A+ A A-

Why Tiger Woods' putter may not be right for you

ANN ARBOR, Mich.—Take a look inside the average American household and you're likely to find high-tech electronic equipment, sports gear and kids' toys far too complicated for their owners' use.

Consumers often buy unsuitable products because they base purchase decisions on their perceived rather than actual abilities, says a University of Michigan professor.

"Consumers attempt to use self-assessments as a guide for what products to buy, but they have little idea of how their skills and abilities compare to those of other consumers," said Katherine Burson, assistant professor of marketing at Michigan's Ross School of Business. "That means when people choose products designed for particular skill levels, they often do not get what they intended to buy."

She says consumers too often assume that product manufacturers produce different levels of options?beginner, intermediate or advanced?for people of different skill levels.

"They mistakenly believe that all that's necessary is to determine their own skill level compared to others," Burson said. "Unfortunately, accurate self-assessment is actually quite difficult for most people."

In a recent article published in the Journal of Consumer Research, Burson examines how manipulating the difficulty of a task given to a group of consumers leads to changes in their perceptions of their relative abilities and, consequently, in their choice of products.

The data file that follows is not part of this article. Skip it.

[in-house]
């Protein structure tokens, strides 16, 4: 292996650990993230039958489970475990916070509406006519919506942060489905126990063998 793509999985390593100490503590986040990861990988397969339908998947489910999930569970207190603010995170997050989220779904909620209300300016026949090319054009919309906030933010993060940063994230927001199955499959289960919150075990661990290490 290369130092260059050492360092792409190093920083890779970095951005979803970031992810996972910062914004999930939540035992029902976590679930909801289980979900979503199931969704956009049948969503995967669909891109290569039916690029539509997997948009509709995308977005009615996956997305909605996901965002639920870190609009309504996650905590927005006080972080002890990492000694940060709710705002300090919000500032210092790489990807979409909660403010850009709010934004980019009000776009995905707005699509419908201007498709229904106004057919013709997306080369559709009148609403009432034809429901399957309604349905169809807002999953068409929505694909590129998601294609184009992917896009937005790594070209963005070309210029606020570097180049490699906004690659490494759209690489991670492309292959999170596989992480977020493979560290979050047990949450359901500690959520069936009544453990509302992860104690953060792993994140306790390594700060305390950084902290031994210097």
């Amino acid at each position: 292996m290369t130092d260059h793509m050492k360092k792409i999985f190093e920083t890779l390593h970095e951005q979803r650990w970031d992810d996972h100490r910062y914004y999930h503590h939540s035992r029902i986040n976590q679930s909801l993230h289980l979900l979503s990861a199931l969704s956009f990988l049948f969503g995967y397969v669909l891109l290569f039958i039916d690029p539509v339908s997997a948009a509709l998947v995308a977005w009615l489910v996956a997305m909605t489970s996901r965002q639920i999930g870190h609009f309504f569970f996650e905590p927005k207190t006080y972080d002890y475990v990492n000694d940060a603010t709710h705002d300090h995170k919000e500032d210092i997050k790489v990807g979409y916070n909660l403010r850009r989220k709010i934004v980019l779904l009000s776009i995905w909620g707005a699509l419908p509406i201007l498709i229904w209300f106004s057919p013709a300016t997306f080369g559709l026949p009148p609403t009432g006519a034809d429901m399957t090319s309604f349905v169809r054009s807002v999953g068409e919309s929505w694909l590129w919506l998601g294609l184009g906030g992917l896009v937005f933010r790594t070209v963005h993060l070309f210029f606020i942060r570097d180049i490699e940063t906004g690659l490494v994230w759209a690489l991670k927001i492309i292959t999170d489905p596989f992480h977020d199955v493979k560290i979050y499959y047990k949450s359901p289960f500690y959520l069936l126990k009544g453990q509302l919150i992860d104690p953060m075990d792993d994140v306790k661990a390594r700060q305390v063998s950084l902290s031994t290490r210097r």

In the first of two experiments, 55 participants were asked to putt golf balls on an indoor putting green. Half of the subjects putted a golf ball from 10 feet from the cup and the other half putted from three feet. Those who putted a shorter distance (easy task) not only were able to sink more balls but also thought they were better golfers in general than those putting a long distance (hard task)?despite the obvious ease or difficulty of the putts.

Furthermore, the participants used these biased self-assessments as a cue for product choice. The three-foot putters thought they should buy higher-end golf balls, compared with the 10-foot putters who selected lower-quality golf balls.

Burson explored this phenomenon further in a second experiment in which 46 participants were given an eight-item, multiple-choice quiz about photography. Half of them answered tricky questions while the others answered simple questions. The inability of the first group to answer many quiz questions led them to believe they were below-average photographers, and to prefer lower-tier digital cameras. The second group, which easily answered most of the quiz questions, inferred they were above-average photographers, and preferred more advanced cameras.

Burson's results are especially significant because consumers of all skill levels appear to be equally susceptible to this bias.

"As retailers race to improve the in-store experience for consumers by providing opportunities to try out products, they may unintentionally be misleading customers about their relative standings," she said. "For instance, in a sporting goods store, the climbing wall is certainly smaller and easier to scale than a real mountain, and the putting green is flatter and shorter than an actual golf course.

"My research suggests that if these trials are fairly easy, retailers may inadvertently encourage inflated perceptions of ability among their customers. The consequences of these misperceptions could range from frustration to actual physical injury."

Burson recommends that retailers take care to assess the true standing and the right products for their customers before ringing up sales.

More on Burson